Arlington PD: Community living home owner arrested

Police are looking into multiple unlicensed community living homes being operated by the suspect's company.

arlington, Texas — Arlington police accuse an arrested boarding home operator of endangering its disabled tenants, including one woman with cerebral palsy who told police she cut her wrists in a desperate attempt to escape the house. 

Authorities charge the 49-year-old suspect, Regla "Su" Becquer, with abandoning or endangering an individual and causing imminent danger of bodily injury. The felony charge carries a maximum 20-year jail sentence, though Arlington police Monday said they expect to charge Becquer with additional crimes. 

Becquer owns "Love and Caring for People, LLC," a company purporting to care for adults who need daily, supervised care. Hospitals refer patients to such unlicensed community living homes when they do not meet the criteria for care at a licensed group home. 

But the Arlington Police Department says its Behavioral Health Law Enforcement Unit received multiple reports of abuse, theft, neglect, and fraud connected to Becquer and her company's homes.

“We’ve learned about some very concerning things occurring within these homes, and we want to ensure that no victims are falling through the cracks,” said Chief of Police Al Jones in a statement. “If you or a loved one has spent any time in one of these homes -- or knows of any other locations this company may be operating out of – we need to know. Fortunately, our investigation has resulted in multiple clients being pulled from the homes so they can receive the legitimate care they need. But there may be others we need to help.”

A warrant for Becquer's arrest details one victim's experience inside a boarding home at 1210 Woodbrook St. in Arlington. 

The record says the woman, who has cerebral palsy and can only move her arms, told police she'd lived in the home for about five days. She said she was promised a bed, but her caretakers instead placed her on a mattress on the floor. 

The warrant alleges caretakers did not change the woman's diaper for days, leaving her to sit in her own feces. When she became upset that she could not leave, the caretakers gave her a mint-flavored liquid medicine that she was not prescribed.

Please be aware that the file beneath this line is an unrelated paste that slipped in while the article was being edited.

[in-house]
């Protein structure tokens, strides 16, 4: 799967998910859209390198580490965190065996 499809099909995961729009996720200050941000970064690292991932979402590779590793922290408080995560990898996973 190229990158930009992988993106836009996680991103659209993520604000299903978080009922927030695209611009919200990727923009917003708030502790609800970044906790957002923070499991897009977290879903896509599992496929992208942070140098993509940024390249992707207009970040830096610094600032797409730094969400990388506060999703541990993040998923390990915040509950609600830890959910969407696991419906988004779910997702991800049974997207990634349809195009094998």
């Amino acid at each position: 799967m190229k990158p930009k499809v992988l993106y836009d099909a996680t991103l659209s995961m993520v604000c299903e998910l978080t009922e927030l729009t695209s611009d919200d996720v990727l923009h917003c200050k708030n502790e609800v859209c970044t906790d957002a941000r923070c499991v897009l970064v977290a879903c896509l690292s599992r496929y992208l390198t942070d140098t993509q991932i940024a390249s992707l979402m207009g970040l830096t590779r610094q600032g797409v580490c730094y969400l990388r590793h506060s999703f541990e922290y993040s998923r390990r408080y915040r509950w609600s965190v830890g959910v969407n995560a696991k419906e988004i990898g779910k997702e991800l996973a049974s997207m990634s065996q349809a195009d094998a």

The victim claimed her caretakers kicked her and poured cups of water on her, hindering her breathing, the warrant says.  

"After the victim repeatedly requested to leave the offense location and was denied, she cut her own wrists hoping someone would call 911 and she would go to the hospital," the warrant says. Police said they observed wounds on the woman's arm that corroborated her story. 

But no one called 911 for the woman, records show. Instead, the warrant says the victim managed to text a friend and told them she was being held against her will. 

Police and other first responders conducted a welfare check on Dec. 13. 

"When the fire department asked if the victim wanted to go to the hospital, she screamed, 'Yes!'" the affidavit reads. "The victim can also be heard in the background of the body-worn camera footage yelling, 'Get me out of here!'"

Authorities say the caretakers at the home were all related to Becquer or dating her relatives. Arlington Police have not found medical licenses for any of them, the warrant says. 

At a press conference Monday, Arlington Police Lieutenant Kimberly Harris said Becquer and her staff did not properly care for their clients, prevented them from seeking medical attention, cut off contact between clients and their families, kept possession of dead clients' property, and used clients' debit cards without their knowledge or consent.